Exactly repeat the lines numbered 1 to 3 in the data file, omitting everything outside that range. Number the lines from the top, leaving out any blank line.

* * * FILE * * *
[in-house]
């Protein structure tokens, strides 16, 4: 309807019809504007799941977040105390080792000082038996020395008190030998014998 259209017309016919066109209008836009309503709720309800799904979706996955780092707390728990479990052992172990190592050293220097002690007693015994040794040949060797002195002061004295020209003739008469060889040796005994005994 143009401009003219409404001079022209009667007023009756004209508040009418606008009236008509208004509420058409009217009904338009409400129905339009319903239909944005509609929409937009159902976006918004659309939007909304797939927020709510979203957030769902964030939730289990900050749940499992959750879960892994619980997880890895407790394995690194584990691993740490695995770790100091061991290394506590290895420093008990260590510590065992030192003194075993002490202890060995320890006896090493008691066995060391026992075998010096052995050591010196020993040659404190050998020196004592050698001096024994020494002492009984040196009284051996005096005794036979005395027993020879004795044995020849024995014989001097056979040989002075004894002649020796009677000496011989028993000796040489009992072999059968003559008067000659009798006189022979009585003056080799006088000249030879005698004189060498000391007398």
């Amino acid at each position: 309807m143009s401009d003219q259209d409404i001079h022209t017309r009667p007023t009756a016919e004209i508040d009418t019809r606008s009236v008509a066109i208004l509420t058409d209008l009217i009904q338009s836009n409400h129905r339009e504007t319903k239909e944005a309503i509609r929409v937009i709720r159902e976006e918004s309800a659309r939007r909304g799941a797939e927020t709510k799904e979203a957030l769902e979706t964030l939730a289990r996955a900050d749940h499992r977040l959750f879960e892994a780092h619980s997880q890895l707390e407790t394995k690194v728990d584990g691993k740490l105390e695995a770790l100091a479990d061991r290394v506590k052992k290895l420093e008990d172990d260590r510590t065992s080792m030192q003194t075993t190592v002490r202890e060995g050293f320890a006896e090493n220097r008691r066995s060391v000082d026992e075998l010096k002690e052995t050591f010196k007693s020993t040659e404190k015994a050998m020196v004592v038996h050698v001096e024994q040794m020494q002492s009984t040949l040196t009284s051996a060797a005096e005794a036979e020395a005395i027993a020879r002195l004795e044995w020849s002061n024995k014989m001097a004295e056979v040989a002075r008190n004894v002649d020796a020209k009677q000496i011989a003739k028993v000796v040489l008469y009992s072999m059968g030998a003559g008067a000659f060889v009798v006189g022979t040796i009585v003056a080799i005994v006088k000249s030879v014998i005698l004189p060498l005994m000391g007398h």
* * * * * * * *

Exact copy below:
[in-house]
């Protein structure tokens, strides 16, 4: 309807019809504007799941977040105390080792000082038996020395008190030998014998 259209017309016919066109209008836009309503709720309800799904979706996955780092707390728990479990052992172990190592050293220097002690007693015994040794040949060797002195002061004295020209003739008469060889040796005994005994 143009401009003219409404001079022209009667007023009756004209508040009418606008009236008509208004509420058409009217009904338009409400129905339009319903239909944005509609929409937009159902976006918004659309939007909304797939927020709510979203957030769902964030939730289990900050749940499992959750879960892994619980997880890895407790394995690194584990691993740490695995770790100091061991290394506590290895420093008990260590510590065992030192003194075993002490202890060995320890006896090493008691066995060391026992075998010096052995050591010196020993040659404190050998020196004592050698001096024994020494002492009984040196009284051996005096005794036979005395027993020879004795044995020849024995014989001097056979040989002075004894002649020796009677000496011989028993000796040489009992072999059968003559008067000659009798006189022979009585003056080799006088000249030879005698004189060498000391007398």
């Amino acid at each position: 309807m143009s401009d003219q259209d409404i001079h022209t017309r009667p007023t009756a016919e004209i508040d009418t019809r606008s009236v008509a066109i208004l509420t058409d209008l009217i009904q338009s836009n409400h129905r339009e504007t319903k239909e944005a309503i509609r929409v937009i709720r159902e976006e918004s309800a659309r939007r909304g799941a797939e927020t709510k799904e979203a957030l769902e979706t964030l939730a289990r996955a900050d749940h499992r977040l959750f879960e892994a780092h619980s997880q890895l707390e407790t394995k690194v728990d584990g691993k740490l105390e695995a770790l100091a479990d061991r290394v506590k052992k290895l420093e008990d172990d260590r510590t065992s080792m030192q003194t075993t190592v002490r202890e060995g050293f320890a006896e090493n220097r008691r066995s060391v000082d026992e075998l010096k002690e052995t050591f010196k007693s020993t040659e404190k015994a050998m020196v004592v038996h050698v001096e024994q040794m020494q002492s009984t040949l040196t009284s051996a060797a005096e005794a036979e020395a005395i027993a020879r002195l004795e044995w020849s002061n024995k014989m001097a004295e056979v040989a002075r008190n004894v002649d020796a020209k009677q000496i011989a003739k028993v000796v040489l008469y009992s072999m059968g030998a003559g008067a000659f060889v009798v006189g022979t040796i009585v003056a080799i005994v006088k000249s030879v014998i005698l004189p060498l005994m000391g007398h």